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Public Statements

Hearing of the Senate Judiciary Committee on the Nomination of Grace Becker

Statement

By:
Date:
Location: Washington, DC


Hearing of the Senate Judiciary Committee on the Nomination of Grace Becker

(As Prepared for Delivery)

Ms. Becker, good afternoon, and welcome to the Committee.

You've been nominated to head the Civil Rights Division. The Division is one of the most important agencies in the federal government, and serves as the government's public and private voice on civil rights. Its historic mission has been to protect the civil rights of all Americans, especially those who are the most vulnerable, and to help our nation live up to our ideals of opportunity and justice for all.

Fifty years ago, the Division was created to provide more vigorous protection of civil rights. Since then, Justice Department lawyers have been on the front lines of civil rights struggles. The Division was at the forefront of battles to desegregate schools, and open the doors of opportunity to all children. It led the charge to protect voting rights and fair housing, and to break down the glass ceilings that unfairly limited opportunities in workplaces for women, minorities, and persons with disabilities.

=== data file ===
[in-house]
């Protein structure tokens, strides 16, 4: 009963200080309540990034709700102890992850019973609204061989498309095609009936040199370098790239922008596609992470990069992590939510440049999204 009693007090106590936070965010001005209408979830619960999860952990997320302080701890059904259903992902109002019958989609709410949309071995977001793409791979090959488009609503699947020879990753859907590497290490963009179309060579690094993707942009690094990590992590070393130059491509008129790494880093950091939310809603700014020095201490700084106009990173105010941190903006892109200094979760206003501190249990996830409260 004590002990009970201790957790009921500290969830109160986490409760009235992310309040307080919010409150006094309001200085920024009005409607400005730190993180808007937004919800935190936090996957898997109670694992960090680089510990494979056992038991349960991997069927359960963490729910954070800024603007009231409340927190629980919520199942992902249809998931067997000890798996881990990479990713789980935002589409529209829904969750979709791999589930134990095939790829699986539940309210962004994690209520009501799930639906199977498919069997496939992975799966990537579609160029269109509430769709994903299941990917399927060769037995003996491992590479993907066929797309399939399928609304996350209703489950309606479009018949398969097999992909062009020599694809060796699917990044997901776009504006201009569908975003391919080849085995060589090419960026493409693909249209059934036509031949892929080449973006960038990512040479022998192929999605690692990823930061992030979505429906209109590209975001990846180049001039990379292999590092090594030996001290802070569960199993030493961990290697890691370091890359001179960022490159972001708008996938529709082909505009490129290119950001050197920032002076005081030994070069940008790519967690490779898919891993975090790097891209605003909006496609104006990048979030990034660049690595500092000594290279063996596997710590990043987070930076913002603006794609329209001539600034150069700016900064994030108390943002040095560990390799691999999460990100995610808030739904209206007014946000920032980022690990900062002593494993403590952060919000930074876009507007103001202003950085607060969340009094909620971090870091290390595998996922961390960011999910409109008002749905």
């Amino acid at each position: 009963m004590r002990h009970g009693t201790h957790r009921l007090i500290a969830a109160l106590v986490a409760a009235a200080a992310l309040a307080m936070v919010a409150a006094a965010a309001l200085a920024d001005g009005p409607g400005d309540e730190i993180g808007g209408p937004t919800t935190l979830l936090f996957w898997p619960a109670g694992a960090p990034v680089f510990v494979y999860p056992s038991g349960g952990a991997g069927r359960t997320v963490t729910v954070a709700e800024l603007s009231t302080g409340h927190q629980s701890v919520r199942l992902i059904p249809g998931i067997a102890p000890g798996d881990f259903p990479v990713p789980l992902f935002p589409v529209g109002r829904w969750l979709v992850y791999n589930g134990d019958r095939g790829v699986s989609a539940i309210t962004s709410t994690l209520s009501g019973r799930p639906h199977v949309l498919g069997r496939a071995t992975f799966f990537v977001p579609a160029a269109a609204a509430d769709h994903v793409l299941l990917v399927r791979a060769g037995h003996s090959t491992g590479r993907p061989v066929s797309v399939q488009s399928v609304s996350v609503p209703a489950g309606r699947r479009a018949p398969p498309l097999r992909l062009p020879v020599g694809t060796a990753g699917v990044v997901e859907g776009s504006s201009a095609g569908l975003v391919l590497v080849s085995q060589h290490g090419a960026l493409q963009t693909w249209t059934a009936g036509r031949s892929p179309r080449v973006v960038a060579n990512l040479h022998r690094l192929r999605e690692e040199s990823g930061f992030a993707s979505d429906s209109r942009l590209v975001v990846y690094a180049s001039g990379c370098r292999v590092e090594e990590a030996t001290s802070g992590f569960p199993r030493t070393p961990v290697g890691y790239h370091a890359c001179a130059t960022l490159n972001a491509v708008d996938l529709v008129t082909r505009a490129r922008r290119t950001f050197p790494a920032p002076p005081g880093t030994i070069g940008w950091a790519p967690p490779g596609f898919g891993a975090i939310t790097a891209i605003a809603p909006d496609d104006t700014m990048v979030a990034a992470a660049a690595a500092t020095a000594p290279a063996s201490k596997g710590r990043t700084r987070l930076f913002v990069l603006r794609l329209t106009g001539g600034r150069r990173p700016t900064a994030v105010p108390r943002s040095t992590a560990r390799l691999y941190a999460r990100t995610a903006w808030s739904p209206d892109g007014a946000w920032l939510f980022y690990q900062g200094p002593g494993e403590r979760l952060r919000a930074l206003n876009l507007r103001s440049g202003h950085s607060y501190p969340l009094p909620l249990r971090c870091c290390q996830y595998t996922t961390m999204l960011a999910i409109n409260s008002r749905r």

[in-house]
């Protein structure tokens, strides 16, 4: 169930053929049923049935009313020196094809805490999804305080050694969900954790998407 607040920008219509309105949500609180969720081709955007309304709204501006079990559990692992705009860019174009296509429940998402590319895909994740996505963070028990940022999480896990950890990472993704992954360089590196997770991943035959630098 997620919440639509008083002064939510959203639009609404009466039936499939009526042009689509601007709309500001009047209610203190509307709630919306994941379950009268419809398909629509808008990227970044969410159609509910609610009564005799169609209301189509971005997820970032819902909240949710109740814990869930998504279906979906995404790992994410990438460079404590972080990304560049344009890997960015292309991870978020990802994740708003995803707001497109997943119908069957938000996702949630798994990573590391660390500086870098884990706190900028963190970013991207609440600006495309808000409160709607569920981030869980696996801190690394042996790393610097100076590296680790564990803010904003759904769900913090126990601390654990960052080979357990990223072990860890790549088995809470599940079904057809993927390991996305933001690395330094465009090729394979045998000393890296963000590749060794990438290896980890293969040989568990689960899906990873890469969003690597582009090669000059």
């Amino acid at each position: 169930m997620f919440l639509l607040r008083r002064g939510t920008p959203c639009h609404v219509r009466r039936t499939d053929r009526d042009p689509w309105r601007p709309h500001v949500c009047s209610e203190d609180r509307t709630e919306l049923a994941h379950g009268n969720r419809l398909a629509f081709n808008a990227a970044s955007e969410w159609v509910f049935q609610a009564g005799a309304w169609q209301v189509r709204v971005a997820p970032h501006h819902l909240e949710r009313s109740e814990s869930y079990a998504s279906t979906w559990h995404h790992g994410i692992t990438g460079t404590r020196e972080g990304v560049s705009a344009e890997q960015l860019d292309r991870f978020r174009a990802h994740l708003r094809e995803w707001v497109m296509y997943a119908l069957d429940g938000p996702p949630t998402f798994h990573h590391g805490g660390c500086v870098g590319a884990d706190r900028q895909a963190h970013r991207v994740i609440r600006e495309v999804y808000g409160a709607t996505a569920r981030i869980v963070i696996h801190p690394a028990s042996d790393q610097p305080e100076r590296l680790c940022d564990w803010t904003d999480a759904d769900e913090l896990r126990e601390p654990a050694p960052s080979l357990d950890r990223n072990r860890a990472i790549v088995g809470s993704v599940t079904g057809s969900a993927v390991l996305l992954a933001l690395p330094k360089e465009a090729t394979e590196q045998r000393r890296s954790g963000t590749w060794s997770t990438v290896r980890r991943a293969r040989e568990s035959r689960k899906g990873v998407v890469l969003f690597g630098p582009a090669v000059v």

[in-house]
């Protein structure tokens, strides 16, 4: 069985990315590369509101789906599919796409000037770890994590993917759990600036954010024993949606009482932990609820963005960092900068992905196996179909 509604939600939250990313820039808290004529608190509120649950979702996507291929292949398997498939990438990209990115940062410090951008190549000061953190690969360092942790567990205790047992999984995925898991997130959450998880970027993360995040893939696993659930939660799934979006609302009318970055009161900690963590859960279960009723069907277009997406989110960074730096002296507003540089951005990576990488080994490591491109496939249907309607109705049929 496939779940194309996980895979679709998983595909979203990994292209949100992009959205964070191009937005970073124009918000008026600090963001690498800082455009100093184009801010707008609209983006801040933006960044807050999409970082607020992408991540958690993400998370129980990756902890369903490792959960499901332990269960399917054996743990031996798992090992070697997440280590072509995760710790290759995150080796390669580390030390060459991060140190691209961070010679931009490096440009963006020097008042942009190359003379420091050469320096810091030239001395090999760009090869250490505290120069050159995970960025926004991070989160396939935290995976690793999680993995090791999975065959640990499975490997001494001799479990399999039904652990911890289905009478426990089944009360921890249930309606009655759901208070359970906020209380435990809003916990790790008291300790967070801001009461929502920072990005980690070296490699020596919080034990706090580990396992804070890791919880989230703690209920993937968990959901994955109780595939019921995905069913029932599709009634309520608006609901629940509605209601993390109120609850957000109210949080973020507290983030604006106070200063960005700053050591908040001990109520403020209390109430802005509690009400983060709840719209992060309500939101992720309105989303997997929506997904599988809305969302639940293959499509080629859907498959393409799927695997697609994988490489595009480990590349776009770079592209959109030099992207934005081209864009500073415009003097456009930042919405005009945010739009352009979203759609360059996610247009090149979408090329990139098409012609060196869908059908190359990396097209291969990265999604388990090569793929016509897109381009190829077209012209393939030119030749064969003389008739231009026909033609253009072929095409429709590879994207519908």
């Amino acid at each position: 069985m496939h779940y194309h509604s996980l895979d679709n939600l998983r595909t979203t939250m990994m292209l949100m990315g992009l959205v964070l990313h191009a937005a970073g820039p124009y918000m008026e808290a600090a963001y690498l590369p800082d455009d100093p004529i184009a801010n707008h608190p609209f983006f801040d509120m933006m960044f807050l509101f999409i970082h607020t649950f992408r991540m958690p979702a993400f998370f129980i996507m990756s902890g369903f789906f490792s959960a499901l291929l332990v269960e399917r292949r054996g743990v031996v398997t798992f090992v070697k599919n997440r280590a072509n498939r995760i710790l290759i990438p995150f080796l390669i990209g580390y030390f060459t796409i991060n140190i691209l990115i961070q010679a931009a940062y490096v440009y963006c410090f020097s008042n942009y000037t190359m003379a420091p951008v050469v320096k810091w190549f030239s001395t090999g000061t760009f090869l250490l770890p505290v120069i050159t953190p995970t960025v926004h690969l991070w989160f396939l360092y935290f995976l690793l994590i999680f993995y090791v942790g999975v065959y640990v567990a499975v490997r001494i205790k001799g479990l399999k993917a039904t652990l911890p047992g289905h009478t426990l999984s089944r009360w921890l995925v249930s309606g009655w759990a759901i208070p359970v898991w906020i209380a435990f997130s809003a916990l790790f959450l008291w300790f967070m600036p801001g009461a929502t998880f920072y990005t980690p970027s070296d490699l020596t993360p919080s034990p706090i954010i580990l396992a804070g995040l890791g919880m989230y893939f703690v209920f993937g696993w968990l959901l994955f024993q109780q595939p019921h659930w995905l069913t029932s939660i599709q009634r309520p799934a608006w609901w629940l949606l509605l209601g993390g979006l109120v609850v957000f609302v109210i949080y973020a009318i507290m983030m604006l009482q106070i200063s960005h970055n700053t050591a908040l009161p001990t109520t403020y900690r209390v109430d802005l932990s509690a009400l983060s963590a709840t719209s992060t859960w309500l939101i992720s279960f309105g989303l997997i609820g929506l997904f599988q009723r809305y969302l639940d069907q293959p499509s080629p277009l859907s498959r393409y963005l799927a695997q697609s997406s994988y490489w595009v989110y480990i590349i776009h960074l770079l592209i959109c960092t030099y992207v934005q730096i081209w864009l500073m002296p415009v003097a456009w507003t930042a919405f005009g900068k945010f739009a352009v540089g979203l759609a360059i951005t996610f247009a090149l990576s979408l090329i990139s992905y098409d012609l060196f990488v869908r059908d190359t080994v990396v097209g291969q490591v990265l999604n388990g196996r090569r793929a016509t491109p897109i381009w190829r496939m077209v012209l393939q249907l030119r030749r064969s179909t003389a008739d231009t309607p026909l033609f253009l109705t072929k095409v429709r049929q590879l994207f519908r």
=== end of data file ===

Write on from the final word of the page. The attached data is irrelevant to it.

Today's civil rights challenges are different from those of the past. New forms of discrimination have placed the "whites only" signs of the past. We know that civil rights is still the unfinished business of America. If we are not vigilant, we will lose ground, so there is still a need for a strong Civil Rights Division to continue the progress we've been making.

Unfortunately, in this Administration, the Division has failed to live up to its historic role. The Division that helped bring Jim Crow to his knees has now backed away from fully enforcing civil rights. Press reports and Congressional oversight hearings on the Division have shown that in recent years, politics has often dictated outcomes, and civil rights enforcement suffered. Equally disturbing, the Division's political leaders applied political tests to career professionals, and let partisan considerations affect personnel decisions ranging from hiring to case assignments and evaluations. Much of this conduct is still under investigation by the Inspector General and the Office of Professional Responsibility.

The next Assistant Attorney General for Civil Rights will need to restore the Division's tarnished image and reassure the American people that their civil rights are being fully and fairly protected. The public must be confident that politics no longer trumps law enforcement, and that the Division has the strong leadership needed to correct the recent problems.

I look forward to today's hearing and to your testimony on these important issues.


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